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Judiciary Committee questions constitutionality, legality of Wyoming’s ‘Life is a Human Right Act’

The Judiciary Committee brought up questions of constitutionality and legality during a meeting discussion of the Life is a Human Right Act.

CHEYENNE, Wyo. — Wyoming residents gathered via Zoom and in person at the Wyoming Capitol building to discuss a bill that would further criminalize abortion and make changes to statute.

HB0152, titled “Life is a Human Right Act,” is described as follows:

AN ACT relating to abortion; creating the Life is a Human Right Act; providing findings and purposes; prohibiting abortion; specifying criminal and regulatory penalties and civil remedies; providing exceptions; specifying applicability and severability; providing a right of intervention; making conforming amendments; renumbering current provisions on abortion; repealing and removing obsolete or conflicting provisions; requiring rulemaking; and providing for effective dates.

Life is a Human Right Act

Sponsored by Rep. Rachel Rodriguez-Williams of Park County, the bill would classify the unborn as a protected people and would criminalize abortion in Wyoming. There are medical exceptions provided in the bill for when termination of a pregnancy would be acceptable, including saving the life of the mother. The bill would make it a felony for anyone to perform an abortion outside the exemptions.

Upon introducing the bill, members of the Judiciary Committee had questions regarding the language itself.

“You have an undefined term on page four which I think caused some concerns among a lot of people, and that is on line 15, page four. The word ‘conception’, ‘the life of every human being begins at conception.’ How do you define ‘conception’? Is that fertilization or is that implantation?” Rep. Ken Chestek said.

Rodriguez-Williams specified that, based on the previous definition of ‘pregnancy’, the bill is implying that life begins at fertilization.

Rep. Barry Crago questioned the constitutionality in the bill. Specifically, there were several parts that refer to the Wyoming Constitution, with Rodriguez-Williams stating the bill would further the Constitution by recognizing an unborn baby as a member of the human race.

“The 14th Amendment uses the word ‘persons.’ We do know that the preborn are members of the human race; they’re legal and constitutional persons and this just further defines that,” Rodriguez-Williams said.

Crago further considered the issue of constitutionality and referred to the section of the bill that relates to compensation of private property.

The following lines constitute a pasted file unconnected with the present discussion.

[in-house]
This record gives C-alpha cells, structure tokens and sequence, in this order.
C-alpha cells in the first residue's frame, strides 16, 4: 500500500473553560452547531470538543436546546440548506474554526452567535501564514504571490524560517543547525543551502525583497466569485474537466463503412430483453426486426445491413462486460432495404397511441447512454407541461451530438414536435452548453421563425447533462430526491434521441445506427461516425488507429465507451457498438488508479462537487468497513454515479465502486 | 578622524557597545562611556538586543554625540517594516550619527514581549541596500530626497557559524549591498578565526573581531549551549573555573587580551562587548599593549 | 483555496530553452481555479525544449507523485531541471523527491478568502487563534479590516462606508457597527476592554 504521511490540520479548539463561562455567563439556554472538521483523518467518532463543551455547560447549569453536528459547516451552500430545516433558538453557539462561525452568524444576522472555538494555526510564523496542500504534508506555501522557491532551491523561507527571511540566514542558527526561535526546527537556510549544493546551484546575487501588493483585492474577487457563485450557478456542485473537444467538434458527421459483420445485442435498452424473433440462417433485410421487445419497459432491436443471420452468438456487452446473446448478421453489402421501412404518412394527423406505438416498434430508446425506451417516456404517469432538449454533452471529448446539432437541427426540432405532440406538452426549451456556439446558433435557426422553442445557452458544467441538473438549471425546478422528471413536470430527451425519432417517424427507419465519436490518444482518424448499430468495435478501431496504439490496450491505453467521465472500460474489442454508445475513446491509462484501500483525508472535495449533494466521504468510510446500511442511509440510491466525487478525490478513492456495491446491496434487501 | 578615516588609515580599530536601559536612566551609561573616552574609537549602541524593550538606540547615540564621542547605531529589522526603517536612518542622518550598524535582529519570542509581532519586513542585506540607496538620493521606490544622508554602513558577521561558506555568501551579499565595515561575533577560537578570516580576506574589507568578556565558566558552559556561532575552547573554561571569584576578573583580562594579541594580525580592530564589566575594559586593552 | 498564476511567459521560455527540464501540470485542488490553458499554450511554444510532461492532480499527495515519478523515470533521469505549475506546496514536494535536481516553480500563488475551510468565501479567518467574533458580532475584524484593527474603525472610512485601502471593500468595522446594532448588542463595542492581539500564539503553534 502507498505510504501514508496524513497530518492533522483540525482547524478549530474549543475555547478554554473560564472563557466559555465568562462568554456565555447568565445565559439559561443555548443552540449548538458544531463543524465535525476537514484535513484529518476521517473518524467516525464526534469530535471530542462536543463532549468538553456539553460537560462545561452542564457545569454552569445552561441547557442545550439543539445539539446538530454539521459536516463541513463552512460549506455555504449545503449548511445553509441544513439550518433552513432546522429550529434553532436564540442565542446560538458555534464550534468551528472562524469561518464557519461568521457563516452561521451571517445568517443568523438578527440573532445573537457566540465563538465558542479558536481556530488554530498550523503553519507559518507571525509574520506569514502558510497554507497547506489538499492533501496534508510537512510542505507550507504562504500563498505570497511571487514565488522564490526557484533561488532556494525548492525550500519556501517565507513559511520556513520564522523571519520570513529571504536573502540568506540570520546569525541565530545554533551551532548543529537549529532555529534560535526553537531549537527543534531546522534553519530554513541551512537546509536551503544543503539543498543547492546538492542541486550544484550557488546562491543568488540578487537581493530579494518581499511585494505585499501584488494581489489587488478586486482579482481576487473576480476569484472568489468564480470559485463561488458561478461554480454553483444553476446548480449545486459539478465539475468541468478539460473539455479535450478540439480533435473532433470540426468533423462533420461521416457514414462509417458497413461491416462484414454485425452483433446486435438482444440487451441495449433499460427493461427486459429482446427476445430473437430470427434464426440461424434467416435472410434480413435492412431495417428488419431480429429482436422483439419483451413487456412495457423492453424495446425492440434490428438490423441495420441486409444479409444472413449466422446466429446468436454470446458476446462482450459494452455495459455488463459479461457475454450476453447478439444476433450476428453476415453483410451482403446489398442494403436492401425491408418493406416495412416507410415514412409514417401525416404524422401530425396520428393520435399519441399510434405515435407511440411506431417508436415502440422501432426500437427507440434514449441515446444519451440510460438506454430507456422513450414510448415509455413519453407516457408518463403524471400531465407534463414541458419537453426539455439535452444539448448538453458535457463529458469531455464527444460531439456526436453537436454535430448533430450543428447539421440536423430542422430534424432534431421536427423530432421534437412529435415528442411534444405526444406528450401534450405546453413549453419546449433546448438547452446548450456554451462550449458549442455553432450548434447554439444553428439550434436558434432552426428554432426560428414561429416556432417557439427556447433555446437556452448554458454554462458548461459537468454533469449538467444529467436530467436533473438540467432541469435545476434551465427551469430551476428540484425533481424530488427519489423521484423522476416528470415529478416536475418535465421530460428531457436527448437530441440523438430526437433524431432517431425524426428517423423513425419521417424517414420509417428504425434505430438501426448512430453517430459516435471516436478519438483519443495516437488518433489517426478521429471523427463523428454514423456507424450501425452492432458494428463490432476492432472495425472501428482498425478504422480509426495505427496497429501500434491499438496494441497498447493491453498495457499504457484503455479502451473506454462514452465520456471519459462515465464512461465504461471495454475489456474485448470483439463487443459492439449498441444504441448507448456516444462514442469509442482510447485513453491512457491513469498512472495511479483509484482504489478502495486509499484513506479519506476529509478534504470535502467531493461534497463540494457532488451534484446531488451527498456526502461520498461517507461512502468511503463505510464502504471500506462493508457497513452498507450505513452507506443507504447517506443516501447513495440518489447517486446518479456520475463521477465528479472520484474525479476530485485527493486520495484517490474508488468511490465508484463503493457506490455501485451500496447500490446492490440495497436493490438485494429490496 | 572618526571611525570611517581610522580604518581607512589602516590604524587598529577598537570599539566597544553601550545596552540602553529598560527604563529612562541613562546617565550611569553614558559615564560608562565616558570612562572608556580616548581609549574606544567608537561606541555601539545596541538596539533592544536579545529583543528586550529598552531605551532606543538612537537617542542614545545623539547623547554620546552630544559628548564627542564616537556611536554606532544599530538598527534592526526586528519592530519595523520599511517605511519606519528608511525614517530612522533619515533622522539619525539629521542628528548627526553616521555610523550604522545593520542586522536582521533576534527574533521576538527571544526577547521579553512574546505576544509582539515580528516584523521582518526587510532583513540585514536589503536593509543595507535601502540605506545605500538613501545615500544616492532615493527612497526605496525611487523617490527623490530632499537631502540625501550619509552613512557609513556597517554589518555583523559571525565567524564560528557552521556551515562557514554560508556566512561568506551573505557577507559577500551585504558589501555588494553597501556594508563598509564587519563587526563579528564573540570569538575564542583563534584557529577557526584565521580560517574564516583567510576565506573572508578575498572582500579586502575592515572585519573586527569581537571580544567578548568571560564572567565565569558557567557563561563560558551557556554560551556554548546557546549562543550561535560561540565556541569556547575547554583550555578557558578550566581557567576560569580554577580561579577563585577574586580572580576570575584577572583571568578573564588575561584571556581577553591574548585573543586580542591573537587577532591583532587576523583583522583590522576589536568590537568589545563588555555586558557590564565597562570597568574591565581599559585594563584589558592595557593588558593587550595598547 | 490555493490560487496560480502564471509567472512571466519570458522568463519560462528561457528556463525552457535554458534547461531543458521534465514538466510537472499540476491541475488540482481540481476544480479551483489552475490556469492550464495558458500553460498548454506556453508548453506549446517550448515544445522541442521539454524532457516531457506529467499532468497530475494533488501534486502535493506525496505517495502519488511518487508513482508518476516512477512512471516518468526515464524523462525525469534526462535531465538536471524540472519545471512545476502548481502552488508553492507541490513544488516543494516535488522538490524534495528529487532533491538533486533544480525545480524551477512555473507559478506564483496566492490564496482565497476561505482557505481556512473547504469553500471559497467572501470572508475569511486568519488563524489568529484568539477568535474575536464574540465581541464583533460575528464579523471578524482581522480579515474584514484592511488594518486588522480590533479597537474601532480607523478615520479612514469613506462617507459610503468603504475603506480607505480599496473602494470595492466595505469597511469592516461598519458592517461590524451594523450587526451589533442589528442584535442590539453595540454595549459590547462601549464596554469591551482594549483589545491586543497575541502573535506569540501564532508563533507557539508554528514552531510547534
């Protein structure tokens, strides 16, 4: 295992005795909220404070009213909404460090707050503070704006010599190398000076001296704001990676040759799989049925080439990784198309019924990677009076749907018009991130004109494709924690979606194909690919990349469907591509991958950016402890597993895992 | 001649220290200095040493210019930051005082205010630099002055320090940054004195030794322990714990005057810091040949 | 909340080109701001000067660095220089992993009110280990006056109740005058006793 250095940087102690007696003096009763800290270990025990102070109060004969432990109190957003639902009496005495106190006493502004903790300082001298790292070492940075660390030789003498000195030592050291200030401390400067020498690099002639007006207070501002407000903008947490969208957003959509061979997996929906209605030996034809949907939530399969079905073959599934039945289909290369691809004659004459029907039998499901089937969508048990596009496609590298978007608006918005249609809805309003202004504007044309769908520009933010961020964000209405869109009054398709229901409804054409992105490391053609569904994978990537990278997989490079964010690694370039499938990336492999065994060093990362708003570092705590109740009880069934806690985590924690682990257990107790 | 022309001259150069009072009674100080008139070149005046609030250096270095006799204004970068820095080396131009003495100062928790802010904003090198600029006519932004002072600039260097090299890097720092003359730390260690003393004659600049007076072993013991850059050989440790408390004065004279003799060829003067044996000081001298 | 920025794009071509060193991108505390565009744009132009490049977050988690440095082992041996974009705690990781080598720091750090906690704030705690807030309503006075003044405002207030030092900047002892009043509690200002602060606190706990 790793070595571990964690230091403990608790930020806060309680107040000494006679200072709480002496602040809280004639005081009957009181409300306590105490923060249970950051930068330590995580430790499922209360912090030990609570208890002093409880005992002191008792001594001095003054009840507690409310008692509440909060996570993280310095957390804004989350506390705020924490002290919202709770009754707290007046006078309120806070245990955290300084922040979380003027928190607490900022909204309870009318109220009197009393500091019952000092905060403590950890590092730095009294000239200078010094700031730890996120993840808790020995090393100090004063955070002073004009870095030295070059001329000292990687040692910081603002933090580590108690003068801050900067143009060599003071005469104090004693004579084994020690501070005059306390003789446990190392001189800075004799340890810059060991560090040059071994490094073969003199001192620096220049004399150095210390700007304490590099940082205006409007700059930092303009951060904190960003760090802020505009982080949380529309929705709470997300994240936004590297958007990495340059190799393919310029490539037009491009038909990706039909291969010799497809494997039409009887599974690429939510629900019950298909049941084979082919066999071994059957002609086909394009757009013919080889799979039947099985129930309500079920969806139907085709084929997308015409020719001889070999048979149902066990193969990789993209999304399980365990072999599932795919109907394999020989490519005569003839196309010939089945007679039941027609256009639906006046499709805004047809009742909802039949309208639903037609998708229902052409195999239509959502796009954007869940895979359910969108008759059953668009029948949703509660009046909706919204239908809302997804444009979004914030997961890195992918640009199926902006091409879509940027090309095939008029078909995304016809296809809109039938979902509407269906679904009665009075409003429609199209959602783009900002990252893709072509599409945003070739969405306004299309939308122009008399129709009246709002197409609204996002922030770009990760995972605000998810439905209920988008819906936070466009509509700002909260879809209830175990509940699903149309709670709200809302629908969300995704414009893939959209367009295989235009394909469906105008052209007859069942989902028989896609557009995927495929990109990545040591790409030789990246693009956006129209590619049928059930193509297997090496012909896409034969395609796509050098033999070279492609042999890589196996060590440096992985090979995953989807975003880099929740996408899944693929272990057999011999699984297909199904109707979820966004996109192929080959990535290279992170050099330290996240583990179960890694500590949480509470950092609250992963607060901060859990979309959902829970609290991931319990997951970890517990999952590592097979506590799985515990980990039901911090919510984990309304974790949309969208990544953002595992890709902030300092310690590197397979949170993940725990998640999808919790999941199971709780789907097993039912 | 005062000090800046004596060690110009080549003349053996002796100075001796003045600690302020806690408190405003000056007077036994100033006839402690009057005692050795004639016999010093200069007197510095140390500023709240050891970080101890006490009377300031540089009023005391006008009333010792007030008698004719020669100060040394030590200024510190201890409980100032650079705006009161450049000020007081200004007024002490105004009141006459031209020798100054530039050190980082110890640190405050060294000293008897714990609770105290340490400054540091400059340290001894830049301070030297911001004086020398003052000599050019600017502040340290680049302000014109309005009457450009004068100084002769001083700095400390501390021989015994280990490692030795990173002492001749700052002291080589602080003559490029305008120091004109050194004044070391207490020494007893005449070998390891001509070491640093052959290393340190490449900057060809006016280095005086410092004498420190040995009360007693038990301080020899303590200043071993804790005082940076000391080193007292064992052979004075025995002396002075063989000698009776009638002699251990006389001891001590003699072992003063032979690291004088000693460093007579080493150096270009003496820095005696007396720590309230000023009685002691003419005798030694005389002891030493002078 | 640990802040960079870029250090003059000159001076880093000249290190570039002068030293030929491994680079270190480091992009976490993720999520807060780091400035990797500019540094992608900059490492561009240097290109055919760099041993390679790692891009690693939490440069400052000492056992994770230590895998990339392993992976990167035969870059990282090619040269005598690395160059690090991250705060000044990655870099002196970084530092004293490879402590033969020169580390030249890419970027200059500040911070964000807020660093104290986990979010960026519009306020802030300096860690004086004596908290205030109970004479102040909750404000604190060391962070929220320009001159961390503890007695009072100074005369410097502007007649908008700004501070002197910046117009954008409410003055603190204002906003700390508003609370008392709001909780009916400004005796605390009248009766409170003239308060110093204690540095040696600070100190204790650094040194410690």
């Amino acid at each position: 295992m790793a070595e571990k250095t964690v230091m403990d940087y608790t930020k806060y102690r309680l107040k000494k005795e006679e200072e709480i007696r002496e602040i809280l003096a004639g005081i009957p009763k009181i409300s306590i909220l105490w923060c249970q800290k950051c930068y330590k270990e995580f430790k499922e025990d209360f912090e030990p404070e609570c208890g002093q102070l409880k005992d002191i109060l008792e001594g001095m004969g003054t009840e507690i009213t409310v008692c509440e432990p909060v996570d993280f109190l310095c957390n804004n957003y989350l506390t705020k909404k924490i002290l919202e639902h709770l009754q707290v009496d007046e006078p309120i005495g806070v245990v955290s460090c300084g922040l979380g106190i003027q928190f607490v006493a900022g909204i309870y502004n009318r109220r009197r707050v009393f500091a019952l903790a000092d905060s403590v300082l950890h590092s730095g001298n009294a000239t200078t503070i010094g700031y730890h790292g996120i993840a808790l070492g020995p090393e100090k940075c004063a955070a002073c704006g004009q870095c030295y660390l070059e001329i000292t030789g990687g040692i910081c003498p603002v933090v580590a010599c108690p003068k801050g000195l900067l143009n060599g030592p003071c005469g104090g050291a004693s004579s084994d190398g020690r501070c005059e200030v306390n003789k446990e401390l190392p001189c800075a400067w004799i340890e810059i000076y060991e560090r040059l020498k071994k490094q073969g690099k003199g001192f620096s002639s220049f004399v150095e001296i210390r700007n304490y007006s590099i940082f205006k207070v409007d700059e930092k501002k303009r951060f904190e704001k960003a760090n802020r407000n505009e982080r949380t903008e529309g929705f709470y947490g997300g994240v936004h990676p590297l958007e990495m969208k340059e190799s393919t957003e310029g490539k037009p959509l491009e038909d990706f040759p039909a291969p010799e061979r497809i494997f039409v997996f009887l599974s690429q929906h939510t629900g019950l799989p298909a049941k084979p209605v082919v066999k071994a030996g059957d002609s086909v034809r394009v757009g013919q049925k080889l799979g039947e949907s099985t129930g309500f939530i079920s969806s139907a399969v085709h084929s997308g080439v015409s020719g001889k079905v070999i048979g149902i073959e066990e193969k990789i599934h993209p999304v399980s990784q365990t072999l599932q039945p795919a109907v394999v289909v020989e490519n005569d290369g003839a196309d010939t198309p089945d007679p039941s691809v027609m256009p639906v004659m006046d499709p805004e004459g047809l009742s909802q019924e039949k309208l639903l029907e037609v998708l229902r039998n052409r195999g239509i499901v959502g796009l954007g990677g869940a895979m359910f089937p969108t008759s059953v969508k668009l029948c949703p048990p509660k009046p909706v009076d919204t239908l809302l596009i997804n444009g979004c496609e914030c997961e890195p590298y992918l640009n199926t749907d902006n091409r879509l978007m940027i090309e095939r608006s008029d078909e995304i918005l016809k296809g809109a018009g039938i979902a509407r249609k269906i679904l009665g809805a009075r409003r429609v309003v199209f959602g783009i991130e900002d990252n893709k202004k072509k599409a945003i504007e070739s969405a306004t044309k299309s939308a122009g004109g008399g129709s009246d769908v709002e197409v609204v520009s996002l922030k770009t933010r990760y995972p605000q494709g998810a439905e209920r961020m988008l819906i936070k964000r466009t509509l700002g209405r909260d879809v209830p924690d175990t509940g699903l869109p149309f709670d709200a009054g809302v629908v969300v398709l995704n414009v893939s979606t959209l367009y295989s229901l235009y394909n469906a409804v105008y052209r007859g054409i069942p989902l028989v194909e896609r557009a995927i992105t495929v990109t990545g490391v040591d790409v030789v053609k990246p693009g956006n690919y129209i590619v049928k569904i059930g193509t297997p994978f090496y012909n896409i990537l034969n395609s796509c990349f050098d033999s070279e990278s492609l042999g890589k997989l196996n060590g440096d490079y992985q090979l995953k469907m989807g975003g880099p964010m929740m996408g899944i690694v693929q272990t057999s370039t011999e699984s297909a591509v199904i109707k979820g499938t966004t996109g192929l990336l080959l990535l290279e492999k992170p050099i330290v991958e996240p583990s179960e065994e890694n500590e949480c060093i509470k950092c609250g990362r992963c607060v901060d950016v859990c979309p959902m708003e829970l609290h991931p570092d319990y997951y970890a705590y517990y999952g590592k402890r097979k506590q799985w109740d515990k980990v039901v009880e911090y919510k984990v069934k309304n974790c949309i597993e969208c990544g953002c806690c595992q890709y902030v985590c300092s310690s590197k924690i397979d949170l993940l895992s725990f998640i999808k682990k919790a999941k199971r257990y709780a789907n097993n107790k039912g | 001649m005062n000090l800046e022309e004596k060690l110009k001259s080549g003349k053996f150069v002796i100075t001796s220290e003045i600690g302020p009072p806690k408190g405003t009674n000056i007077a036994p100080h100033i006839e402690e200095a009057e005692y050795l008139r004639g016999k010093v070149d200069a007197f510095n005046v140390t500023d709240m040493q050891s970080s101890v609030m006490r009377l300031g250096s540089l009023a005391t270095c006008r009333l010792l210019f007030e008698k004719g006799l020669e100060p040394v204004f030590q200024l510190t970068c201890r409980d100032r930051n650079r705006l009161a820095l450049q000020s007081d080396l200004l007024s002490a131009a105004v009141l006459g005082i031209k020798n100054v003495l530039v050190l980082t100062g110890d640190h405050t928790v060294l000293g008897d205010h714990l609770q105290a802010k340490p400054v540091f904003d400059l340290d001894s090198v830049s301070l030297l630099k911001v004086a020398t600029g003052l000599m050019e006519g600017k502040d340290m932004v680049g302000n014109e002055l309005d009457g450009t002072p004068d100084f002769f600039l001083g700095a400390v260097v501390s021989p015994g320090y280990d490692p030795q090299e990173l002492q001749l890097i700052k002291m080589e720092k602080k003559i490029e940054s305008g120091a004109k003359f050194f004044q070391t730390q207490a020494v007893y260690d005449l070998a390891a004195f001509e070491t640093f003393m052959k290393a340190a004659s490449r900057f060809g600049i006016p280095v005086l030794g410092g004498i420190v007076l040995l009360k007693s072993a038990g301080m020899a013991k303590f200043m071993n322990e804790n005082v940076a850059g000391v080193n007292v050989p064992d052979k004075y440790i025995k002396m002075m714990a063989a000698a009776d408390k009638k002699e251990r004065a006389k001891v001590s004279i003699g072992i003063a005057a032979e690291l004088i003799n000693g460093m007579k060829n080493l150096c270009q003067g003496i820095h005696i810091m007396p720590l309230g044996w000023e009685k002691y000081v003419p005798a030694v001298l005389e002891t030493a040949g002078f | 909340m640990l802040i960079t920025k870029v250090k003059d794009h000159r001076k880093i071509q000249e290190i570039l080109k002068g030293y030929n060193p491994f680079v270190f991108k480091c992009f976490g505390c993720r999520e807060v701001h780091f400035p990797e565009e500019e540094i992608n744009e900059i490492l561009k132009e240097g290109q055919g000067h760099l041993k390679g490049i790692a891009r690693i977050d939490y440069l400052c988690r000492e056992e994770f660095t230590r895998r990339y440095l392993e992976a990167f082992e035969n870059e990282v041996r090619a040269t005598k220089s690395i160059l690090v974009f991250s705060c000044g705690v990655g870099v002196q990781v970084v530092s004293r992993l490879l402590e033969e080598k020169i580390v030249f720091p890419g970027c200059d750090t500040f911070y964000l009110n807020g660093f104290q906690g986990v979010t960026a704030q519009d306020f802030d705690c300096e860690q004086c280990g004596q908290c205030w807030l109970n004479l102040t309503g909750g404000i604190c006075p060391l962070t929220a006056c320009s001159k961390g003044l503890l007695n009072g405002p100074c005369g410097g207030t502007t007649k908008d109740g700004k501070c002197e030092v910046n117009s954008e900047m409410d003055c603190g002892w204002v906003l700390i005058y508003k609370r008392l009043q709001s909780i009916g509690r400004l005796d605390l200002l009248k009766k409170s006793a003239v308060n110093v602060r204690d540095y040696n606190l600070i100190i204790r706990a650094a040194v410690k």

“We have referenced Section 33, Article One of the Constitution, Section 33. I’ll read it to you: It says compensation for property taken. Private property shall not be taken or damaged for public or private use without just compensation. I don’t know how that applies to what we’re talking about,” Crago said. “I’m worried we’re just setting ourselves up for a failure right off the bat, a legal failure.”

Rodriguez-Williams did not provide an answer to the question at the time, instead choosing to listen to comments that would be made by key witness Fred Harrison.

Harrison is a Wyoming attorney representing Wyoming Right to Life in the current lawsuit against the Wyoming trigger law. He refers to the case as the basis for that specific language regarding the property being present in the bill, saying: “I agree with you the exception on the property is kind of ridiculous, but that’s pled in the litigation, and in something they say is violated of the Constitution by denying people a property right in pregnancy. Don’t ask me why. That’s part of the basis of their lawsuit.”

Rep. Karlee Provenza asked about the constitutionality of the bill, saying: “If what we’re doing is kind of furthering some of these amendments in our constitution, why are we doing this in statute rather than maybe amending the statute? The constitutional amendments?”

“I don’t think it’s in the best interest of the majority of lawmakers within the body to sit on their hands when we could be in the business of saving lives,” Rodriguez-Williams said, “and so what this act does is essentially furthers the movement to do that.”

No decision on whether the bill would continue to the House was made by the end of the committee meeting.


Correction, Jan. 31, 2023: Rep. Rachel Rodriguez-Williams is from Park County. The story has been corrected.


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